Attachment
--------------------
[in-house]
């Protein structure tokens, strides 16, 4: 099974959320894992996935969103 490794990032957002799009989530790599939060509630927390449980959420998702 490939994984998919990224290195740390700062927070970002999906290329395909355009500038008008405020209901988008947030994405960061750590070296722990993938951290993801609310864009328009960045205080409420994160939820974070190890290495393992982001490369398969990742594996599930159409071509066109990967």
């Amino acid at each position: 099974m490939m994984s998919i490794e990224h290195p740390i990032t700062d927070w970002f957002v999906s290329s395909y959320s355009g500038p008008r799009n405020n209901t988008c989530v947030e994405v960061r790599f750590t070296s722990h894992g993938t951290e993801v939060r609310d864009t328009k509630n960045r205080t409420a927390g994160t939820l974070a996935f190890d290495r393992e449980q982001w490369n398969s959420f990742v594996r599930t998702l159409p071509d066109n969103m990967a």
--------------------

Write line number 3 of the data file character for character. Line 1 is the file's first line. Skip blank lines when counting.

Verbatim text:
């Amino acid at each position: 099974m490939m994984s998919i490794e990224h290195p740390i990032t700062d927070w970002f957002v999906s290329s395909y959320s355009g500038p008008r799009n405020n209901t988008c989530v947030e994405v960061r790599f750590t070296s722990h894992g993938t951290e993801v939060r609310d864009t328009k509630n960045r205080t409420a927390g994160t939820l974070a996935f190890d290495r393992e449980q982001w490369n398969s959420f990742v594996r599930t998702l159409p071509d066109n969103m990967a």